This information is updated twice yearly. Not all graduate students submit bios.
(BS Life Sciences, 2008 National University of Singapore; MS Biology, 2010 National University of Singapore). Andie's research interests are in the social behavior and feeding ecology of Asian colobine primates, in particular the threatened and untended species. She has worked on the banded leaf monkeys in Singapore and Malaysia, and the white-handed gibbons in Thailand. Through her research, Andie hopes to contribute to a greater understanding of these charismatic primates and help in their conservation. Some of her work can be found here: http://mystory.sq/publication/bemuse/project_bemuse_2010_09/index.html?pageNumber=48. Her advisor is Bert Covert.
|Michelle Beach||(BS Anthropology, 2007 James Madison University; MA Anthropology, 2012 University of Colorado at Boulder). Michelle is interested in political ecology and nutritional anthropology. She is currently studying the relationship between conservation policy and livelihood diversification in Tanzania. Her advisor is Terry McCabe.|
|Traci Bekelman||(BA Biology, 1998 UC Berkeley; MPH, 2002 Johns Hopkins University; MA Anthropology, 2008 University of Colorado Boulder). Traci studies variation in diet and body size in urban areas in Central America. Thesis title: Evidence for a Positive Secular Trend in Obesity in Colombia. Her advisor is Darna Dufour.|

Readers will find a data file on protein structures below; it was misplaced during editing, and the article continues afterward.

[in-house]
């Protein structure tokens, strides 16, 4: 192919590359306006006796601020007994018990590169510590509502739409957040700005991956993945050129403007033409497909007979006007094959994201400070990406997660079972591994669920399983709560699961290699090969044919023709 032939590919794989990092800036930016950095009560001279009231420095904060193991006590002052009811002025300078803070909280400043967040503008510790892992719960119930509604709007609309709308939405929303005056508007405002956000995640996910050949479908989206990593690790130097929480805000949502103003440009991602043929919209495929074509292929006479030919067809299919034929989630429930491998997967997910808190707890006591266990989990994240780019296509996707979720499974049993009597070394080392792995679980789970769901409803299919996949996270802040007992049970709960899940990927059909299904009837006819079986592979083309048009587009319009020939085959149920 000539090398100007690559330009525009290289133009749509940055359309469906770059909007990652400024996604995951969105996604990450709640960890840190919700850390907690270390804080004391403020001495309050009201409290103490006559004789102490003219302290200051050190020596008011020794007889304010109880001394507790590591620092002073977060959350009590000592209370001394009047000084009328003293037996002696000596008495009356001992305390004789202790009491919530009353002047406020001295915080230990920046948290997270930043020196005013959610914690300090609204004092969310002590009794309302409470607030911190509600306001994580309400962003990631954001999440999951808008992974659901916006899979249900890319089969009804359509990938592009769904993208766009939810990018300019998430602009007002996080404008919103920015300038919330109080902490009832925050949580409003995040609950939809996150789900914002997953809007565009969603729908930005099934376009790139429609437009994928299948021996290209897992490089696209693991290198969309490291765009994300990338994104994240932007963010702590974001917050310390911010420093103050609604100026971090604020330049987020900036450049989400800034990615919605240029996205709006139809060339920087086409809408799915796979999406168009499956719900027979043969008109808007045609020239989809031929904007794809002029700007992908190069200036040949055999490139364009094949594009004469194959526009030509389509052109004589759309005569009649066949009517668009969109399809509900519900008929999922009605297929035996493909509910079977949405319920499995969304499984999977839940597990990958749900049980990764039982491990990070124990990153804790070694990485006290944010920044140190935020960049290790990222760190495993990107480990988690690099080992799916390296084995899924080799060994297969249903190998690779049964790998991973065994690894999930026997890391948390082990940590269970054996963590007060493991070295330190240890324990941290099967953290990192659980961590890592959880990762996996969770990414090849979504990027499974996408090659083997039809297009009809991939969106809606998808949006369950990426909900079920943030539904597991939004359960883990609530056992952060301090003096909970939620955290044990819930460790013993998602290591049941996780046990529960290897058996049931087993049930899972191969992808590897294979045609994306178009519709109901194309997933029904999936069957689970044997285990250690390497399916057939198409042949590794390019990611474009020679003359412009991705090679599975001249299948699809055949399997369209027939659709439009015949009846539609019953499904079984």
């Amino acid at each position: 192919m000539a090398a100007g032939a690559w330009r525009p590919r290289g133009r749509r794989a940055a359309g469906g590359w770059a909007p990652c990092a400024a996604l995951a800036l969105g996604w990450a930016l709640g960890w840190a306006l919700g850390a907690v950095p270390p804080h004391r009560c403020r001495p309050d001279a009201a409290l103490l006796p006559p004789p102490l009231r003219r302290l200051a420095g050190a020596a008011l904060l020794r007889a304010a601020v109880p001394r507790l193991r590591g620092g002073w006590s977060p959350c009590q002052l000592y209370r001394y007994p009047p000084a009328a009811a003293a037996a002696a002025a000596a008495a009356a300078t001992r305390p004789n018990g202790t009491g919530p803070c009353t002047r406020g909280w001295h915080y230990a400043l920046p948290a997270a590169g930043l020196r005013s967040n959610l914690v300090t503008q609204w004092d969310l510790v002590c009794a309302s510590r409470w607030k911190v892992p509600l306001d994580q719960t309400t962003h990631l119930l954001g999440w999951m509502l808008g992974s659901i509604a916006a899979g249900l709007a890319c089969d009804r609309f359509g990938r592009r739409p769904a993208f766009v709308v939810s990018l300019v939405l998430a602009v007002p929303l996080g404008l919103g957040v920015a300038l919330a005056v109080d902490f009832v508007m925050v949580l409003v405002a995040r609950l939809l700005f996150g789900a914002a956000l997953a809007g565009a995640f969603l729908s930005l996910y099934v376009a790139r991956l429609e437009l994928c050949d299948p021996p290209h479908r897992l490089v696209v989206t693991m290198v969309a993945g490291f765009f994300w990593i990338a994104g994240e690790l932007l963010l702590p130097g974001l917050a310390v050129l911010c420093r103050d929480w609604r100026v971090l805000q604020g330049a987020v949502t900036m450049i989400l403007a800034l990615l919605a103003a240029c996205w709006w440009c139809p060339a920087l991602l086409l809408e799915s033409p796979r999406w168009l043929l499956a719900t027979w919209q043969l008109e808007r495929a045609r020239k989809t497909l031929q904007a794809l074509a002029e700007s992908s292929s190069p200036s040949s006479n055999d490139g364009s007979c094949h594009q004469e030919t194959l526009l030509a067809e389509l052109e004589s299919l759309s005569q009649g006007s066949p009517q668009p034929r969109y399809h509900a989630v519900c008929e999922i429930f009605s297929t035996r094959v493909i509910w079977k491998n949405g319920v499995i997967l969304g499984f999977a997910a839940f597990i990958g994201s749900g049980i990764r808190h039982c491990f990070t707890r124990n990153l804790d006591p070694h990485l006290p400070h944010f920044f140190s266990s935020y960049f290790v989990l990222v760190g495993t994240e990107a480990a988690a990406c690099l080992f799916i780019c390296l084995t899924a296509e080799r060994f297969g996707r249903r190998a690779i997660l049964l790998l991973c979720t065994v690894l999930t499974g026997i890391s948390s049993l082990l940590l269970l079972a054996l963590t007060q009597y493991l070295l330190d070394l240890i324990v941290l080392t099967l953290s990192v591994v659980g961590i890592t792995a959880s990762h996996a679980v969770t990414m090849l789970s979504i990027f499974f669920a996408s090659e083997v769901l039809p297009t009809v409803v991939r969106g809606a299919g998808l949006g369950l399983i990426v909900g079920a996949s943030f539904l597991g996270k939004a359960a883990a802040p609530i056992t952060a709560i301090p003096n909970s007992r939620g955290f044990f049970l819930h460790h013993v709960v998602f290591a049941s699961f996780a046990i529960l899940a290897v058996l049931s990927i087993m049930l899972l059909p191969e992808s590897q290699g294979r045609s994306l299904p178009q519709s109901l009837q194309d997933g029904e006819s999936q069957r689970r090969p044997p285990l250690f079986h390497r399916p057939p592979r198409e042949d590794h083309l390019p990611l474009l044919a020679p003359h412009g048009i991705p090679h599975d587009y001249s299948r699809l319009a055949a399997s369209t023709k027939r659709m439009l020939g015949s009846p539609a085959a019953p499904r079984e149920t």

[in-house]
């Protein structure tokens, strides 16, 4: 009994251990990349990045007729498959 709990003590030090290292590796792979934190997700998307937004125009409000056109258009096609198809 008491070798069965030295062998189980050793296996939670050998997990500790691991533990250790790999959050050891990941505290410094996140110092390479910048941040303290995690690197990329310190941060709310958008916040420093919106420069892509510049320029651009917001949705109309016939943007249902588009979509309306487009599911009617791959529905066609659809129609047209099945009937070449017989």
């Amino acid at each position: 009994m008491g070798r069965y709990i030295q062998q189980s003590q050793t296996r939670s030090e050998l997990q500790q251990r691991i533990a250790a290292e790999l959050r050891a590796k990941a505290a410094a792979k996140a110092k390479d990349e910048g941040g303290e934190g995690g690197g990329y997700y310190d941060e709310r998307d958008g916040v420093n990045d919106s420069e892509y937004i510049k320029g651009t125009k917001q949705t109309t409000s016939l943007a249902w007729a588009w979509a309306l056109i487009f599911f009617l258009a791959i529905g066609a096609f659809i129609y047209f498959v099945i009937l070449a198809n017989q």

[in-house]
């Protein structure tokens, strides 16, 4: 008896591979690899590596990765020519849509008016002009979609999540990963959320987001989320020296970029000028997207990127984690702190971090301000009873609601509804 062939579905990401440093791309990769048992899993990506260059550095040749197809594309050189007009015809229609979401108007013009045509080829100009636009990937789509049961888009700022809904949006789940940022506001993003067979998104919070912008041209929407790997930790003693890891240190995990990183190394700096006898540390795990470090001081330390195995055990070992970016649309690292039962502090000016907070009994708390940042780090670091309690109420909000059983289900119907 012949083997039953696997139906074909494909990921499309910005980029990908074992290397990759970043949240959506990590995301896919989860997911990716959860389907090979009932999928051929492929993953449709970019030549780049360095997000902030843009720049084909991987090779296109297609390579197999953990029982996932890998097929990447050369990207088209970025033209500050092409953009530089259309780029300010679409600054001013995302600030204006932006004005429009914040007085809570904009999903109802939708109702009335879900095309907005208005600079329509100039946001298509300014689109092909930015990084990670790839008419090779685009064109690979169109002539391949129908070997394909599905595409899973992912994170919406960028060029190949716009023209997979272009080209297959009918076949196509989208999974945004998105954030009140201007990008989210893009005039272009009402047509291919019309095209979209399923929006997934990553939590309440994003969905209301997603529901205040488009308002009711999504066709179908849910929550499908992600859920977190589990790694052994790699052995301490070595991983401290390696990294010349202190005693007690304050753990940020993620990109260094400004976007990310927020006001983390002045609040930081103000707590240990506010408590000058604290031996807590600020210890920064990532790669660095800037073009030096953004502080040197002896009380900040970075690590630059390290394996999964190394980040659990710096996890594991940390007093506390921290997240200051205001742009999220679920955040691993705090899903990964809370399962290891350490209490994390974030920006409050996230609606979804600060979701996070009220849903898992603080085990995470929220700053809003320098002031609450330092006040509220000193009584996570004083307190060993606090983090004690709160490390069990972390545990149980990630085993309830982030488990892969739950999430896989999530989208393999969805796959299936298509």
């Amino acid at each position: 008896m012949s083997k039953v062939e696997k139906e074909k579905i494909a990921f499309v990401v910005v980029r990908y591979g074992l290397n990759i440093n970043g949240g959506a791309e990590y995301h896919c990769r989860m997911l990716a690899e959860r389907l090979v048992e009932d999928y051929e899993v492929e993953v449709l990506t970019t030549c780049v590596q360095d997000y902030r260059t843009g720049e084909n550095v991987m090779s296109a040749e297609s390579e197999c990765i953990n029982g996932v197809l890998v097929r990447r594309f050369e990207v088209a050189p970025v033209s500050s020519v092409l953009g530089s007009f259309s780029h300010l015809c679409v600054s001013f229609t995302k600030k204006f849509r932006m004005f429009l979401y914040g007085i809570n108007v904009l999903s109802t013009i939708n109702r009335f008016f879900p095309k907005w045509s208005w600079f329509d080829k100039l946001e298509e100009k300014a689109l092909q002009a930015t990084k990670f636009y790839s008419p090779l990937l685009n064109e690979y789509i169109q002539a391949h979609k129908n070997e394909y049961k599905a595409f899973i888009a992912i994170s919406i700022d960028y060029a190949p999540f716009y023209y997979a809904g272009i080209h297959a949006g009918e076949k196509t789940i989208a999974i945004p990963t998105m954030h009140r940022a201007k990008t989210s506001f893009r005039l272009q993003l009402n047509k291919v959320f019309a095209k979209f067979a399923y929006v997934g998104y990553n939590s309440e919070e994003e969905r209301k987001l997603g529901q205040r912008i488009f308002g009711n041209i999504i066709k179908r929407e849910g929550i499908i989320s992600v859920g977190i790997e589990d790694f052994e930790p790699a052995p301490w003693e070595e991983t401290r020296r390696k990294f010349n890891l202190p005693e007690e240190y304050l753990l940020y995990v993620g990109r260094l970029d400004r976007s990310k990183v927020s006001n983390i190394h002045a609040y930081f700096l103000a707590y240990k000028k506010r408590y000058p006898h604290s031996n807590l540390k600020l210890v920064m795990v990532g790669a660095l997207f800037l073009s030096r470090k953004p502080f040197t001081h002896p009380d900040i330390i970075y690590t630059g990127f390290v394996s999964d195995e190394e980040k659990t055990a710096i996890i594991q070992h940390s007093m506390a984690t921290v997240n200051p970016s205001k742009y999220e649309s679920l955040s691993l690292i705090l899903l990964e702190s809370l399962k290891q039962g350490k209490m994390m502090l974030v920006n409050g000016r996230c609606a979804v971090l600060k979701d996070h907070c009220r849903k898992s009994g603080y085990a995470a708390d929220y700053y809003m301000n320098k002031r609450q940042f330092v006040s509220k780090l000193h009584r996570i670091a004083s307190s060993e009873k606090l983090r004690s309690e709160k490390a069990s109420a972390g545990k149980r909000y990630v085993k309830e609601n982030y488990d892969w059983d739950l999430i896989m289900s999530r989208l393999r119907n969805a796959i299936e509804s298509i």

|Richard Bender||(BA Anthropology, 2005 University of Colorado; MA Anthropology, 2009 University of Colorado). Bender is primarily interested in nutritional anthropology and human biology. His dissertation research focuses on transitions in diet and physical activity, and on field methods for assessing energy expenditure. His advisor is Darna Dufour.|
|Adam Blanford||(BA Anthropology, 2004 University of Cincinnati; MA Anthropology, 2006 Kent State University). Adam studies cultures of west Mexico, as well as applications of geographic information systems and remote sensing to archaeological field research. His advisor is Payson Sheets.|
|Wm. Porter Bourie||
(BA Anthropology, 2004, The College of William and Mary; MA Cultural Anthropology, 2009, CU-Boulder). Bourie's dissertation research focuses on the interrelationships between the religious beliefs of rural communities of Niger and the development programs of international aid agencies. Specifically within these dynamics he is interested in how the landscape becomes a site of social meaning that is appropriated, contested, or negotiated. His advisor is Dr.Terry McCabe.